First Grade came winding down. I received my first Holy Communion. My parent’s bought me my first suit of clothes, from Robert Hall, and I trudged with a couple dozen boys and girls to the altar to taste the Body and Blood of Christ. Then it was summer. And just like school changed the world into weekdays and weekends, so school gave us summer vacation. Three long months that had a rhythm and structure all their own.
My family took a two week vacation at the end of June each year. We would rent an apartment in Ocean City, NJ and spend two weeks at the shore. The day consisted of waking up, going for a long walk on the beach, to the point perhaps, and then going home to get our towels and toys and going back to the beach. We spent the day on the beach except for lunch. Lunch was a rushed sandwich, tuna or cold cuts or PB & J, and then back to the beach.
We’d body surf and try to float. We’d make great sandcastles. Most of the time we stayed near 59th Street in Ocean City. Until 1962 it had a long fishing pier that stretched well out into the ocean. It also had a row of great Granite blocks dumped along the shore to hold the beach in place. We’d play inside the spaces between the blocks. We found sand sharks in gullies and learned how to find shells in the morning.
Sometimes my father would play box ball with us or handball. It was my father who taught us how to body surf. How to catch a wave just right. In the evening we’d eat seafood from Campbell’s and then if we were lucky go to the boardwalk and ride the rides.
My father had been going to Ocean City his whole life. Ocean City had long ties to the Philly Irish community. The Kelly’s of Philadelphia had a big house that my father never failed to point out to us. Our Uncle John had a home on 42nd Street right on the beach and we’d walk up and visit Uncle John and Aunt Ellie and my fathers cousins, including Aunt Alice who I thought was the most beautiful woman I’d ever seen.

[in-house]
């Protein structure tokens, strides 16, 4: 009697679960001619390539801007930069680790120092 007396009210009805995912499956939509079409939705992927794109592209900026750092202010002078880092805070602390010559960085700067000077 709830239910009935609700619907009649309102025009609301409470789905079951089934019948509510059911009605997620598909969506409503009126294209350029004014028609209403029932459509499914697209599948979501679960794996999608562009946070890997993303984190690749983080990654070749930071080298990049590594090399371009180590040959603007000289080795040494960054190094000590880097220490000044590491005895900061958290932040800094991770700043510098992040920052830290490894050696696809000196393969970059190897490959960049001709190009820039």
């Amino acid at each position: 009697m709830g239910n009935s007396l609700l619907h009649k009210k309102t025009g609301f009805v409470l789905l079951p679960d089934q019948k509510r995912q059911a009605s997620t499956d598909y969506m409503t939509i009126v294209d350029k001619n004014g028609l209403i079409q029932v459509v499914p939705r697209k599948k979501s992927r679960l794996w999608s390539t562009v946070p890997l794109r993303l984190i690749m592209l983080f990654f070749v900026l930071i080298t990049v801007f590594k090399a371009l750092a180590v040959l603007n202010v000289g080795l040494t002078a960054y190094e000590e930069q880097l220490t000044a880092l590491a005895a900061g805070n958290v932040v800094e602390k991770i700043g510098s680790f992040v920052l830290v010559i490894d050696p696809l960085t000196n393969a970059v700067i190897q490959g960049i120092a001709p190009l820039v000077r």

On the boardwalk our father taught us how to grab the brass ring on the merry go round and took us up high on the ferris wheel. We’d watch the great summer moon sink into the sea and then get up and do it all again.
By the time we returned to Wenonah it too was different. Wenonah in summer was hot and humid beyond belief. Nothing moved except the children. That first year we joined the Wenonah Lake and went there to take rudimentary swimming lessons. We played in the kiddie part of the lake and cooked hot dogs and ate snow cones.
We began to expand our world that summer. Mick had gone to Kindergarten that year and now had friends of his own. Some of my classmates were members of the Lake as well as his so we all joined together in games. Hierarchies had not yet been established and we knew nothing of cool. We were just having fun.
In the evenings we could play outside till 8pm when it was time for bed. There was really nothing of consequence on television so we began our long games of Kick the Can. Our friends played it for hours after we’d gone to bed and we could hear the can rattling along the sidewalk from our beds.
Thunderstorms would come rolling through and I’d lie at the end of my bed with my cat Surprise and watch the terrible skies light up. Great trees would fall and crush a house or lie across the road.
Each summer the town would put new macadam down on several of the streets. The smell of hot tar would fill the afternoon and the stones were new and fresh. We had yet to really explore the woods but that was soon to come.
Finally the summer wound down in a long, long slide that took us inexorably back to school. A few days before the first day of school we could walk up to the school and they would have our class listings posted.
Second grade for me would put me in a class with Third graders. Miss Quigley was our teacher. She was blond and pretty and looked a bit like Donna Reed. I was as glad for summer to end as I’d been for it to begin. I was bored with play and wanted something new. Something new I would get. Each September.